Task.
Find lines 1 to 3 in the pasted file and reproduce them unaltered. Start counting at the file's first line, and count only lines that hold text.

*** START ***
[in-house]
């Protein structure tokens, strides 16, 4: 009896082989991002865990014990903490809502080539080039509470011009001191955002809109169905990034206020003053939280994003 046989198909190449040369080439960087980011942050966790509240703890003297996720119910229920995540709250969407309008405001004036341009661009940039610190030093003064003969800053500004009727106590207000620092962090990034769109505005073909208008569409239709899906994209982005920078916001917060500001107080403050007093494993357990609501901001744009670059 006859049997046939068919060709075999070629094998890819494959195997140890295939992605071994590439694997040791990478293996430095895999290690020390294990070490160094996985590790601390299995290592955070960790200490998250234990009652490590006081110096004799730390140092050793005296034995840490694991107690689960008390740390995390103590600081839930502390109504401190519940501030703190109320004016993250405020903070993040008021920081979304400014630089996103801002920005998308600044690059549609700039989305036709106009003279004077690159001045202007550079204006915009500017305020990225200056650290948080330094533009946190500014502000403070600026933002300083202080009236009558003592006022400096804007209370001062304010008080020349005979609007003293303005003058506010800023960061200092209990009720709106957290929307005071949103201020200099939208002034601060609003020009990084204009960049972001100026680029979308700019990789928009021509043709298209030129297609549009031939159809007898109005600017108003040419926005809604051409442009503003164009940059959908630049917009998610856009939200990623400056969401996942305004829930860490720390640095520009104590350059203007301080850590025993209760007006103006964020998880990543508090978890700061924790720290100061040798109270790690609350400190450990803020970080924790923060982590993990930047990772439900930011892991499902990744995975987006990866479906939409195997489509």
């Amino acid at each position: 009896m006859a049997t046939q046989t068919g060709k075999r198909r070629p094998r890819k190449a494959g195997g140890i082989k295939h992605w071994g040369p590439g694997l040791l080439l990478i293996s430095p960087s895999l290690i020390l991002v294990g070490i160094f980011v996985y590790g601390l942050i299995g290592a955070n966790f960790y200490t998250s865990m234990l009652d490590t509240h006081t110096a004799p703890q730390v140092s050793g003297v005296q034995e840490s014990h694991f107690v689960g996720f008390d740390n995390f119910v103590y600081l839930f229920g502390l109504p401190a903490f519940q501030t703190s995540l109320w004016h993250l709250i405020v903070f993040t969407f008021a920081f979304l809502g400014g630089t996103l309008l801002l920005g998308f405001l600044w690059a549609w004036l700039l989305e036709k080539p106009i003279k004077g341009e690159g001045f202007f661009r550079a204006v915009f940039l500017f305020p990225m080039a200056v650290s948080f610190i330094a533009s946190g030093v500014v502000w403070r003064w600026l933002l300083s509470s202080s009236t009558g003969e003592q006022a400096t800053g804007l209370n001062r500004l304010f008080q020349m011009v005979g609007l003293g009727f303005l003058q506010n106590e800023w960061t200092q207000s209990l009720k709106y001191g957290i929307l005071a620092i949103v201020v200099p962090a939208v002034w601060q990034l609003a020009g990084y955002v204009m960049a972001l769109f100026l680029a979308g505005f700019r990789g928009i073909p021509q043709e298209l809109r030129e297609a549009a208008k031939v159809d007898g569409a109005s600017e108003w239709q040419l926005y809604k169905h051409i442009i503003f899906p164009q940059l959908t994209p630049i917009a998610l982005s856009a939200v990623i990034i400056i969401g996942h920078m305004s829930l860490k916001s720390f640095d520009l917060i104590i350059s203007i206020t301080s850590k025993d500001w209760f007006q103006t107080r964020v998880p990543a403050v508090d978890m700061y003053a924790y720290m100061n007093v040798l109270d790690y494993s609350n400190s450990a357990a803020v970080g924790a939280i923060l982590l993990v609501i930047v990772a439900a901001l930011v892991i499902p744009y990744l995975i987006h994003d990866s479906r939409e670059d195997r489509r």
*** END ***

[in-house]
């Protein structure tokens, strides 16, 4: 009896082989991002865990014990903490809502080539080039509470011009001191955002809109169905990034206020003053939280994003 046989198909190449040369080439960087980011942050966790509240703890003297996720119910229920995540709250969407309008405001004036341009661009940039610190030093003064003969800053500004009727106590207000620092962090990034769109505005073909208008569409239709899906994209982005920078916001917060500001107080403050007093494993357990609501901001744009670059 006859049997046939068919060709075999070629094998890819494959195997140890295939992605071994590439694997040791990478293996430095895999290690020390294990070490160094996985590790601390299995290592955070960790200490998250234990009652490590006081110096004799730390140092050793005296034995840490694991107690689960008390740390995390103590600081839930502390109504401190519940501030703190109320004016993250405020903070993040008021920081979304400014630089996103801002920005998308600044690059549609700039989305036709106009003279004077690159001045202007550079204006915009500017305020990225200056650290948080330094533009946190500014502000403070600026933002300083202080009236009558003592006022400096804007209370001062304010008080020349005979609007003293303005003058506010800023960061200092209990009720709106957290929307005071949103201020200099939208002034601060609003020009990084204009960049972001100026680029979308700019990789928009021509043709298209030129297609549009031939159809007898109005600017108003040419926005809604051409442009503003164009940059959908630049917009998610856009939200990623400056969401996942305004829930860490720390640095520009104590350059203007301080850590025993209760007006103006964020998880990543508090978890700061924790720290100061040798109270790690609350400190450990803020970080924790923060982590993990930047990772439900930011892991499902990744995975987006990866479906939409195997489509």
């Amino acid at each position: 009896m006859a049997t046939q046989t068919g060709k075999r198909r070629p094998r890819k190449a494959g195997g140890i082989k295939h992605w071994g040369p590439g694997l040791l080439l990478i293996s430095p960087s895999l290690i020390l991002v294990g070490i160094f980011v996985y590790g601390l942050i299995g290592a955070n966790f960790y200490t998250s865990m234990l009652d490590t509240h006081t110096a004799p703890q730390v140092s050793g003297v005296q034995e840490s014990h694991f107690v689960g996720f008390d740390n995390f119910v103590y600081l839930f229920g502390l109504p401190a903490f519940q501030t703190s995540l109320w004016h993250l709250i405020v903070f993040t969407f008021a920081f979304l809502g400014g630089t996103l309008l801002l920005g998308f405001l600044w690059a549609w004036l700039l989305e036709k080539p106009i003279k004077g341009e690159g001045f202007f661009r550079a204006v915009f940039l500017f305020p990225m080039a200056v650290s948080f610190i330094a533009s946190g030093v500014v502000w403070r003064w600026l933002l300083s509470s202080s009236t009558g003969e003592q006022a400096t800053g804007l209370n001062r500004l304010f008080q020349m011009v005979g609007l003293g009727f303005l003058q506010n106590e800023w960061t200092q207000s209990l009720k709106y001191g957290i929307l005071a620092i949103v201020v200099p962090a939208v002034w601060q990034l609003a020009g990084y955002v204009m960049a972001l769109f100026l680029a979308g505005f700019r990789g928009i073909p021509q043709e298209l809109r030129e297609a549009a208008k031939v159809d007898g569409a109005s600017e108003w239709q040419l926005y809604k169905h051409i442009i503003f899906p164009q940059l959908t994209p630049i917009a998610l982005s856009a939200v990623i990034i400056i969401g996942h920078m305004s829930l860490k916001s720390f640095d520009l917060i104590i350059s203007i206020t301080s850590k025993d500001w209760f007006q103006t107080r964020v998880p990543a403050v508090d978890m700061y003053a924790y720290m100061n007093v040798l109270d790690y494993s609350n400190s450990a357990a803020v970080g924790a939280i923060l982590l993990v609501i930047v990772a439900a901001l930011v892991i499902p744009y990744l995975i987006h994003d990866s479906r939409e670059d195997r489509r």